Brooks' Foreign Exchange Text Book: An Elementary Treatise on Foreign Exchange and the Monetary Systems of the World, for the Instruction and Use of the Banker, Exporter, Importer, Tourist and Particlarly for the Scholar and Student ...

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H. K. Brooks, 1906 - Foreign exchange - 239 pages
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Page 48 - July 14, 1890, are legal tender for all debts, public and private, except where otherwise expressly stipulated in the contract. United States notes are legal tender for all debts, public and private, except duties on imports and interest on the public debt.
Page 48 - NOT legal tender, but both classes of certificates are receivable for all public dues, while national-bank notes are receivable for all public dues except duties on imports, and may be paid out by the government for all salaries and other debts and demands owing by the United States to individuals, corporations and associations within the United States, except interest on the public debt and in redemption of the national currency.
Page 47 - Cold coins, standard silver dollars. subsidiary silver, gold certificates, silver certificates, Treasury notes issued under the Act of July 14, 1890; United States notes (also called greenbacks and legal tenders), National bank notes, and nickel and bronze coins. These forms of money are all available as circulation.
Page 167 - Sixty days after sight of this First of Exchange (Second unpaid), pay to the order of John W.
Page 48 - STANDARD SILVER DOLLARS are legal tender at their nominal or face value in payment of all debts, public and private, without regard to the amount, except where otherwise expressly stipulated in the contract.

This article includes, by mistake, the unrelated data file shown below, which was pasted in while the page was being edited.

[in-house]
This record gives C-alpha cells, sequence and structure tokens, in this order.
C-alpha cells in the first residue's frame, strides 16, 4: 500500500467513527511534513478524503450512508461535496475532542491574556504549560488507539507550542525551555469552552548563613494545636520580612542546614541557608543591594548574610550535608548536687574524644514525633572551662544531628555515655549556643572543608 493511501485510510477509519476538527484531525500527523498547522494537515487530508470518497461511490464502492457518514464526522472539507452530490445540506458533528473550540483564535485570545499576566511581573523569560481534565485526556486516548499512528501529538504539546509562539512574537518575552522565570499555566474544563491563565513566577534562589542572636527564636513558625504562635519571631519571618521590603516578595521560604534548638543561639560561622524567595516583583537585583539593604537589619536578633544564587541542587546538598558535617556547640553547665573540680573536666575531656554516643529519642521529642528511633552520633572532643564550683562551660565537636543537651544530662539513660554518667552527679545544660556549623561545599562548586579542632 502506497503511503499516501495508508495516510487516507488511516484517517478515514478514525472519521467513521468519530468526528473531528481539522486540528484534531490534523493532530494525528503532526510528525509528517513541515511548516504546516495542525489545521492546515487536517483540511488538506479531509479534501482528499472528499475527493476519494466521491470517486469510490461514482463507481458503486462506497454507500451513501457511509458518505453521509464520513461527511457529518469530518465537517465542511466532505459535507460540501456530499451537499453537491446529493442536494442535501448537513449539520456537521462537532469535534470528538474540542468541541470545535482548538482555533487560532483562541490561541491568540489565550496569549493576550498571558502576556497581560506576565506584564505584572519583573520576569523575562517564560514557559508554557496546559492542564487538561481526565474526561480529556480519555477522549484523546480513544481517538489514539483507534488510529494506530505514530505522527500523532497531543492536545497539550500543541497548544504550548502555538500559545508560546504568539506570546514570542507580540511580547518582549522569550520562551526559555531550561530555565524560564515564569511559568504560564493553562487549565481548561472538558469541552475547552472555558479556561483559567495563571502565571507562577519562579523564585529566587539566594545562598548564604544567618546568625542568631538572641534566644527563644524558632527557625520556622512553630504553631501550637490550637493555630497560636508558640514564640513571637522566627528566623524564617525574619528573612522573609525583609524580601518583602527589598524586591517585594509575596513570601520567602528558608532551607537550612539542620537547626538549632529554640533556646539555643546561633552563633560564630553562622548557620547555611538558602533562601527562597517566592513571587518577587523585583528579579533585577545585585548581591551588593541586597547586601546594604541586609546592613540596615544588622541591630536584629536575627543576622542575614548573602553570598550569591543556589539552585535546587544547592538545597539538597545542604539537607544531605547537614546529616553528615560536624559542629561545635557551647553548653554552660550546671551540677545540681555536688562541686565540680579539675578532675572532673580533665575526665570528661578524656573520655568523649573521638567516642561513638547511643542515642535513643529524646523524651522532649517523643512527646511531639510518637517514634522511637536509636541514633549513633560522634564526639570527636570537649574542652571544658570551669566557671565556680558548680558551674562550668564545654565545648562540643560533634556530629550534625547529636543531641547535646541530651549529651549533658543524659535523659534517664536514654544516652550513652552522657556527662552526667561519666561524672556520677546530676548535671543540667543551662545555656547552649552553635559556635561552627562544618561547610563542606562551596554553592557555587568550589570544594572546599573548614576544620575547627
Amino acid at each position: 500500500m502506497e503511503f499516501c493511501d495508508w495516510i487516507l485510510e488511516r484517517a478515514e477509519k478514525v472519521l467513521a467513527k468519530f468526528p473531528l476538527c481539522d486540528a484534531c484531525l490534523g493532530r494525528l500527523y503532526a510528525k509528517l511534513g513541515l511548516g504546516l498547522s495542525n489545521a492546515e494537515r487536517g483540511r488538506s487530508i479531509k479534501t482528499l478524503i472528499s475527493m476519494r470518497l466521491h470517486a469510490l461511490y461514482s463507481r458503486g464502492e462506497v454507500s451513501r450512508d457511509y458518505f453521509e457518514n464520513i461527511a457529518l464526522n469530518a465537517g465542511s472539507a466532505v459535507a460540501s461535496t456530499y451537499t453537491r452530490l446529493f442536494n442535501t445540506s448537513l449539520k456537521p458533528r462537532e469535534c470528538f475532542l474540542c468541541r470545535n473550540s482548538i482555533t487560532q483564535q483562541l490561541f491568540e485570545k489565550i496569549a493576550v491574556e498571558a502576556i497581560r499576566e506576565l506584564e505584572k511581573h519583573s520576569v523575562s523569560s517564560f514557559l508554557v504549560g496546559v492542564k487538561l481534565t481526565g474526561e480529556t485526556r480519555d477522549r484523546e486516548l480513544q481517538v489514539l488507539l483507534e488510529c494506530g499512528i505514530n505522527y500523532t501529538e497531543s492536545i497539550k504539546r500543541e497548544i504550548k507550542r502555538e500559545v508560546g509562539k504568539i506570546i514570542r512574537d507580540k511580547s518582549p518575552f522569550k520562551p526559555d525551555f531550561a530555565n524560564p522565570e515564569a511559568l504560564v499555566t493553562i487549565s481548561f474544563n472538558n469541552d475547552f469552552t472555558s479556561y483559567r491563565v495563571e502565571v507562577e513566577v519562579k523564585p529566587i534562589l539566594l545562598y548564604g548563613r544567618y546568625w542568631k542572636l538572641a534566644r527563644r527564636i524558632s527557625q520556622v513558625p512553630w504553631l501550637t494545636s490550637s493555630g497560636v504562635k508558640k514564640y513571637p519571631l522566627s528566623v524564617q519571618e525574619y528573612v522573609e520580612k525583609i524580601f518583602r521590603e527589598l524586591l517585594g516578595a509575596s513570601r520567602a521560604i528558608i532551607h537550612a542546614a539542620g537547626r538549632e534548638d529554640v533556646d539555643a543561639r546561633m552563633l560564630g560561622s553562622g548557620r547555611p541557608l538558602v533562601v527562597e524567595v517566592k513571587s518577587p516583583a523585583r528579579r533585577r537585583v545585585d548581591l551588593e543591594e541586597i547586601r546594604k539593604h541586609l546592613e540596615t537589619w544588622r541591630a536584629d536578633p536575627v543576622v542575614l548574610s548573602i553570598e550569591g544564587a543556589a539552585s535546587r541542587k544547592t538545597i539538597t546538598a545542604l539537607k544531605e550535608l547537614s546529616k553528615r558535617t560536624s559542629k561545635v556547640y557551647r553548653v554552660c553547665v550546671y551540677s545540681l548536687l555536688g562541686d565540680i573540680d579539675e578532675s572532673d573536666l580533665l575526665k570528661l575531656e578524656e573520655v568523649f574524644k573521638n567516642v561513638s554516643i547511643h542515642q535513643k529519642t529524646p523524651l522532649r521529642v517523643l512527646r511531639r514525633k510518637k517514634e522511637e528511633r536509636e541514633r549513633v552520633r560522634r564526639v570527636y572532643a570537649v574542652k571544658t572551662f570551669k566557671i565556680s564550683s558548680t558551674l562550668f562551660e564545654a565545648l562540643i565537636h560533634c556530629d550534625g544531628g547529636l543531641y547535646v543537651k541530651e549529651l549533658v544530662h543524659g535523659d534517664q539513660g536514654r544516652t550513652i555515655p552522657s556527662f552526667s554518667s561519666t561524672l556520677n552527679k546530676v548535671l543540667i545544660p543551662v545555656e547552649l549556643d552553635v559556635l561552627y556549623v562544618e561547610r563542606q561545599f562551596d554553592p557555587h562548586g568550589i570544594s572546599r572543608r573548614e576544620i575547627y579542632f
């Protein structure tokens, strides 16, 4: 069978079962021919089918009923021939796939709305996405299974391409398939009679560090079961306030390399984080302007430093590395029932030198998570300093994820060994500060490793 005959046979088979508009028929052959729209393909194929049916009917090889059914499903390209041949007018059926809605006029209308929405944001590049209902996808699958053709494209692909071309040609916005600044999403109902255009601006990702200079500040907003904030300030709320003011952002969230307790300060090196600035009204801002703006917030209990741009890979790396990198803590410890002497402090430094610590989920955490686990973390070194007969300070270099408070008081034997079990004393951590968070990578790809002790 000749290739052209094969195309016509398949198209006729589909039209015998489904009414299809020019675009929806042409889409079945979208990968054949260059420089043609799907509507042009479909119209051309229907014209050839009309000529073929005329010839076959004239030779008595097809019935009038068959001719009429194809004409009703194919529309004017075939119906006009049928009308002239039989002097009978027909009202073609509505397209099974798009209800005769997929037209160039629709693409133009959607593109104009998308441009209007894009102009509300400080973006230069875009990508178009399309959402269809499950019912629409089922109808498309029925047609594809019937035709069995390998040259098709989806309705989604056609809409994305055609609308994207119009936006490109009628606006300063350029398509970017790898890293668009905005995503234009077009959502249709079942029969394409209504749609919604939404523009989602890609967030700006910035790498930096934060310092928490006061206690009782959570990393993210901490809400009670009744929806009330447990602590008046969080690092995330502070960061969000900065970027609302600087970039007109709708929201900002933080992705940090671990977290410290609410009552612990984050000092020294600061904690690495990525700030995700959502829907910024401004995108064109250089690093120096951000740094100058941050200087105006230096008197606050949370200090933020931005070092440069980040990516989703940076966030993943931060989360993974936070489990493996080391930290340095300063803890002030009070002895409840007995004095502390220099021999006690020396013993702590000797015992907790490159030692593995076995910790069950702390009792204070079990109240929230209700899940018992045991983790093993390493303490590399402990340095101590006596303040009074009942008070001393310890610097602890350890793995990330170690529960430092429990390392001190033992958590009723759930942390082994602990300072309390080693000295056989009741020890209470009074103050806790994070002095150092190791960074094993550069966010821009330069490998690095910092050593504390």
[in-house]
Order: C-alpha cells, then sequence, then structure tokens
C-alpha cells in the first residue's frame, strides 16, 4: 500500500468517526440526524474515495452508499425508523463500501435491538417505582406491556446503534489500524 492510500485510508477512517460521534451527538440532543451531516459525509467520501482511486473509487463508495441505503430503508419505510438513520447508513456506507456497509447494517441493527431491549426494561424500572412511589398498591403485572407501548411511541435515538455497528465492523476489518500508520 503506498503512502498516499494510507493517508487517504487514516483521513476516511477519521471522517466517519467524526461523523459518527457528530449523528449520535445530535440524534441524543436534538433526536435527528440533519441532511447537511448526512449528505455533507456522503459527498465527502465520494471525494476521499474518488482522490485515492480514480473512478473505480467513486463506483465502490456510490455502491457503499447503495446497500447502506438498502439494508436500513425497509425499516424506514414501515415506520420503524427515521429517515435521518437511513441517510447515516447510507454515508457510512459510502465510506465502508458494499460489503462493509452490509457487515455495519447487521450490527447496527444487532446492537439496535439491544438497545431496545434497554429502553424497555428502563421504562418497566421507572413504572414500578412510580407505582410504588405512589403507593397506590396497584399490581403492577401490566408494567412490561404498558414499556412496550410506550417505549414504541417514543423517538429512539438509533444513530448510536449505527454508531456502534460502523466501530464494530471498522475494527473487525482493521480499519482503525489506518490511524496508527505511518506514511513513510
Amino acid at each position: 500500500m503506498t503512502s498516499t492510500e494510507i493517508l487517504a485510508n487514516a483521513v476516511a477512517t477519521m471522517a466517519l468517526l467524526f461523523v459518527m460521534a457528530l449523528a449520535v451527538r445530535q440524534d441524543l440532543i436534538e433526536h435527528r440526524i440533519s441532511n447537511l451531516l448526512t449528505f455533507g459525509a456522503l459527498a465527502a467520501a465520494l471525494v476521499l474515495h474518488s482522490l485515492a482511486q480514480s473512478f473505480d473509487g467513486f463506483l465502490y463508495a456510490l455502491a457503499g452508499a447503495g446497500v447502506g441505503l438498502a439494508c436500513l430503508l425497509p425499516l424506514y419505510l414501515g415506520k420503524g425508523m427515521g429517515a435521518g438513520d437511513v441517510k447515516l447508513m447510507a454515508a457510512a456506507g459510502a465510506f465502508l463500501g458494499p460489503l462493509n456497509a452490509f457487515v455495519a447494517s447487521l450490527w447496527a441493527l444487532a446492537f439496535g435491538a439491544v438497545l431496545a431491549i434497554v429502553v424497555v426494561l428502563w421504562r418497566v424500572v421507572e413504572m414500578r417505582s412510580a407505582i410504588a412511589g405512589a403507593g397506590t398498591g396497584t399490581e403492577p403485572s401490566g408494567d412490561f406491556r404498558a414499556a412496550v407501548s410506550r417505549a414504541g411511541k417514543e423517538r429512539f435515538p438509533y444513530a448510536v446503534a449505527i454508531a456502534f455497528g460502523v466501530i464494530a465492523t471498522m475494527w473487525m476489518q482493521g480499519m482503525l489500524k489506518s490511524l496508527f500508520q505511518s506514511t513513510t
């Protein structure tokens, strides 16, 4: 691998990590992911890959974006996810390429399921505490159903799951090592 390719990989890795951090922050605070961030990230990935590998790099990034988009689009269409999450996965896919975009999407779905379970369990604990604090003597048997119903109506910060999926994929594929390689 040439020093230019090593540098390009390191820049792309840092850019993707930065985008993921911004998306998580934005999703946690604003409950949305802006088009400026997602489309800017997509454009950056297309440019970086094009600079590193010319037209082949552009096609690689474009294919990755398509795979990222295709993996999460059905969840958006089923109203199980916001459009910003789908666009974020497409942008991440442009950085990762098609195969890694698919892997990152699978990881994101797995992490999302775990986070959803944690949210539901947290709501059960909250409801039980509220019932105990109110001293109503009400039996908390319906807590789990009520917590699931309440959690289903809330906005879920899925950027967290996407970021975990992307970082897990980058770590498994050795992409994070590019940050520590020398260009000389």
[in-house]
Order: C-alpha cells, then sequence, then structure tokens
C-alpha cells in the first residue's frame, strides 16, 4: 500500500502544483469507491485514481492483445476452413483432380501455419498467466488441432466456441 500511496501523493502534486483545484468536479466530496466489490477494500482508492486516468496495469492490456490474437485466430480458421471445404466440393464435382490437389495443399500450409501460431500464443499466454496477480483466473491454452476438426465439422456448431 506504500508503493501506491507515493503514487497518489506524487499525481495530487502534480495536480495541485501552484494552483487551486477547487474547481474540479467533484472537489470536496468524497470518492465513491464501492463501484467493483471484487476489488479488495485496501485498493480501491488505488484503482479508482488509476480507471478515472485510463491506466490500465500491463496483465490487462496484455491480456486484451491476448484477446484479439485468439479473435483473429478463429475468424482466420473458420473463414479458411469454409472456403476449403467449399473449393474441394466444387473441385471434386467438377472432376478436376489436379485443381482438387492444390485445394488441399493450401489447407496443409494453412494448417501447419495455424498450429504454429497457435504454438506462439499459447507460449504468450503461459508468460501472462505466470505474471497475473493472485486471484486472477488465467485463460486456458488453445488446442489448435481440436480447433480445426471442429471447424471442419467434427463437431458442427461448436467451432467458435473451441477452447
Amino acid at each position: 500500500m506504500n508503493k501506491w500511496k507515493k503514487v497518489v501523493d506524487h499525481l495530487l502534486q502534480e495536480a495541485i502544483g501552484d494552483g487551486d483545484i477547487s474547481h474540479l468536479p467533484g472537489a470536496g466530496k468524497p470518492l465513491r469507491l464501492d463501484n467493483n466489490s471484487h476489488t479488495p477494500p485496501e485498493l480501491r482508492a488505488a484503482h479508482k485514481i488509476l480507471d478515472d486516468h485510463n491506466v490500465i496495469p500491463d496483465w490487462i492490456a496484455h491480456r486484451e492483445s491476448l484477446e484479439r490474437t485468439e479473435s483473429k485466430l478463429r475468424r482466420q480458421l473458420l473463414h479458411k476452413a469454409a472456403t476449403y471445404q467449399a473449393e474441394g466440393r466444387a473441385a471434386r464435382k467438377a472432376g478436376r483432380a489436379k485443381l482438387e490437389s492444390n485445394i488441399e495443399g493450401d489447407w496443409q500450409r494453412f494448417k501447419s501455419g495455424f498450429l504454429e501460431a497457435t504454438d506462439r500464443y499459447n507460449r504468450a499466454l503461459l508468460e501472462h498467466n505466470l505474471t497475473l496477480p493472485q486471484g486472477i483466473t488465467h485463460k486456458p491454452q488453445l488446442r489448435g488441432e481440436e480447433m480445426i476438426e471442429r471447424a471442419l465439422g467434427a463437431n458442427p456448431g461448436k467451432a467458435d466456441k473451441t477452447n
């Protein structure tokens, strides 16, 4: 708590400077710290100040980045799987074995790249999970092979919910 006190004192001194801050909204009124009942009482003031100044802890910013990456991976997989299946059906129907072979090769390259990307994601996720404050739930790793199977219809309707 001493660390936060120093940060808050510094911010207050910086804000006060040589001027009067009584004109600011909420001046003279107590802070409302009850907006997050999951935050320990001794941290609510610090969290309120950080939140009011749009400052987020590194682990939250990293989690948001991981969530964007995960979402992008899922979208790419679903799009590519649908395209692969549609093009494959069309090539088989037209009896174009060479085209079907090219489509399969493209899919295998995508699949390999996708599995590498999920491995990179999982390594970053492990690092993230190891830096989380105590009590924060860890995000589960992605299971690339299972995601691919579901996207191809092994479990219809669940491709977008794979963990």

Page 186 - Protest may be made by, — 1. A notary public; or 2. By any respectable resident of the place where the bill is dishonored, in the presence of two or more credible witnesses.
Page 6 - The coins of silver-standard countries are valued by their pure silver contents, at the average market price of silver for the three months preceding the date of this circular. tThe "British dollar...
Page 48 - ... limit of tolerance prescribed TIy law; and when below such standard of tolerance it is legal tender in proportion to its weight. Standard silver dollars are legal tender at their nominal or face value in payment of all debts , public and private...
Page 70 - ... grains of pure silver in the single dollar is $0.4586, which is the difference between the actual cost of the bullion in the dollar and the nominal value of the coin. The silver purchased by the Government is carried on the books of the treasury at its actual cost, and the seigniorage is declared on the coinage of each month and paid into the treasury.
Page 48 - ... different kinds of money in circulation in the United States, namely, gold coins, standard silver dollars, subsidiary silver, gold certificates, silver certificates, Treasury notes issued...

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